UPDATE: USPS Board Allows New Rates Under Protest

The Board of Governors of the U.S. Postal Service this week allowed under protest the overall 4.6 percent postage increase recommended by the Postal Rate Commission.

While the board backed the 1-cent increase for the price of a First-Class stamp, it said other new rates won't raise enough revenue to cover rising costs.

The board is sending the case back to the PRC for reconsideration of the decreases in the revenue request, which were submitted by the commission in November. Specifically, the PRC cut the agency's contingency request of $1.7 billion to $1 billion and reduced proposed increases in several mail classes.

Regardless, the USPS said the rates recommended by the PRC will take effect Jan. 7.

This is not an unusual step for the governors to take. A similar approach was done in the 1980 and 1990 rate cases and on a more limited basis in the 1994 and 1997 rate cases.

“The recommended rates will not provide the revenue requested in January to fund postal service operations and necessary improvements in its infrastructure and the financial position of the postal service has worsened since the rate filing,” board chairman Einar Dyhrkopp said in a statement.

John Potter, USPS chief operating officer, reiterated this point yesterday at the Graphic Communications Association's 2000 Rate Case Conference in Chicago.

“The major difference of opinion between the postal service's position on rates and what the rate commission gave back is a matter of money,” he said. “If you look at what was rendered, our experts believed that we are going to come up about $1 billion short in terms of revenue. The rate commission, however, had a much more positive outlook in terms of growth than the postal service does.”

Potter said that in fiscal year 2000, the USPS lost $199 million and for 2001 the USPS' projection — before receiving the PRC's decision — was that “we are going to lose $480 million. Now with their decision, that projection is likely to be $1.2 billion.”

Potter said the USPS is in dire financial straits because of several factors, including an arbitration decision involving the National Association of Letter Carriers, which cost the USPS $250 million a year; rising fuel costs, which are costing the USPS more than $300 million this year; increased healthcare costs; and a slowdown in First-Class mail volume.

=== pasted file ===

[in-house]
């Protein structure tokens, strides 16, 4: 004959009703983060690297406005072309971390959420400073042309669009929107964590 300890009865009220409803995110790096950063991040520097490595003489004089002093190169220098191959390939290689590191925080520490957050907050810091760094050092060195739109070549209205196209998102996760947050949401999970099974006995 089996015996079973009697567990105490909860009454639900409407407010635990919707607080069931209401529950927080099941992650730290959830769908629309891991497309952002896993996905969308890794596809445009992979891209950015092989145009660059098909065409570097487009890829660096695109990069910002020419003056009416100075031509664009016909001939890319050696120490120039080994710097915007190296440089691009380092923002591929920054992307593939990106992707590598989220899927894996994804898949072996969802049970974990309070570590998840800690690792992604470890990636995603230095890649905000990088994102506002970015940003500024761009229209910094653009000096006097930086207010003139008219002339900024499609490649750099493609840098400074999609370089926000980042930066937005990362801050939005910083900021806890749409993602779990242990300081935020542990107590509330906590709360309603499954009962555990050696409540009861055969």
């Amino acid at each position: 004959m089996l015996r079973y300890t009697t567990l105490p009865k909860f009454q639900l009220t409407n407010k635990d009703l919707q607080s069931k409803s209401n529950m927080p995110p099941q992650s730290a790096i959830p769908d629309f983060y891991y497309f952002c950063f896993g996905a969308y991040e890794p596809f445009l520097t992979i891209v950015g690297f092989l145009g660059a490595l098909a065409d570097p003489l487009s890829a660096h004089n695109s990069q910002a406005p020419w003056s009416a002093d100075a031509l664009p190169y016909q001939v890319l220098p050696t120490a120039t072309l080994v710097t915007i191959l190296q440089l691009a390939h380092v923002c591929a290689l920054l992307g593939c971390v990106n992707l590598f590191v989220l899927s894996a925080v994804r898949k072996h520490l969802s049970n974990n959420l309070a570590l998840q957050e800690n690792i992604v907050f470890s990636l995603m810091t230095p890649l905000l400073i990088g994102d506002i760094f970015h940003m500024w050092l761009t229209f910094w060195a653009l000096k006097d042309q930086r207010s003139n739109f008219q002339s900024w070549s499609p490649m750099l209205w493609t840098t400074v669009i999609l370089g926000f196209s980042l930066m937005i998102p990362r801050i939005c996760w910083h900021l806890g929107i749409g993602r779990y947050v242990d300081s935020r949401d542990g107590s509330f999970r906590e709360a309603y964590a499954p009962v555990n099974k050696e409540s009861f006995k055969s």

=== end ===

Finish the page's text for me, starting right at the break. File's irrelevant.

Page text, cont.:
“We need to break even, and that's our mandate by law,” he said. “We don't feel that the decision that was made by the rate commission will allow us to do that.”

Several scenarios can happen now that the PRC has the case. The PRC could send a new recommendation back to the board after incorporating some changes. It also could send the case back to the board with no changes, and the board could implement new rates over and above the increases recommended. Under postal law, this can happen only if there was a unanimous vote by the governors. Last, if the PRC rejects the USPS' reconsideration plea and the board does not unanimously agree to new rates, the filing for the next rate case could take place sooner than expected, perhaps in 2001. There is no timetable for the PRC to reconsider its decision.

While the PRC has said it would consider the USPS' request, PRC chairman Ed Gleiman made it clear at the GCA conference that changes aren't needed unless the USPS can demonstrate how its financial picture has changed significantly over the last several weeks.

“What was unusual about the request this time was that roughly $1.7 billion of it was for contingency,” Gleiman said. “My colleagues and I reduced the revenue request by $700 million, leaving a billion dollars for contingency. They should be quite happy with this.”

Gleiman also said that while the USPS claimed it needed a contingency fund for items like unexpected fuel increases and healthcare cost increases, these factors were already covered in other parts of the revenue request.

GCA conference attendee Charley Howard, vice president of postal affairs and special projects at Harte-Hanks, said he “doubts that anything will change here unless the postal service can better explain its need for the extra contingency funds.”

The average increases for each class of mail are: 1.8 percent for First Class; 9.9 percent for periodicals; 4.5 percent for regular standard enhanced carrier route; 8.8 percent for all other regular Standard-A mail; 2.7 percent for parcel post; 17.6 percent for bound printed matter; 16 percent for Priority Mail; 7.2 percent for nonprofit periodicals; and 4.8 percent for nonprofit standard.

In a separate action, the board rejected four classification changes recommended by the PRC. One concerns the establishment of a flat-rate envelope for Priority Mail at the 1-pound weight increment. Two involve proposed new classifications within First-Class mail — one for mail sent with electronic postage and the other for courtesy envelope mail. The fourth item regards a 3.3-ounce limit for certain Standard-A automation letter rates.

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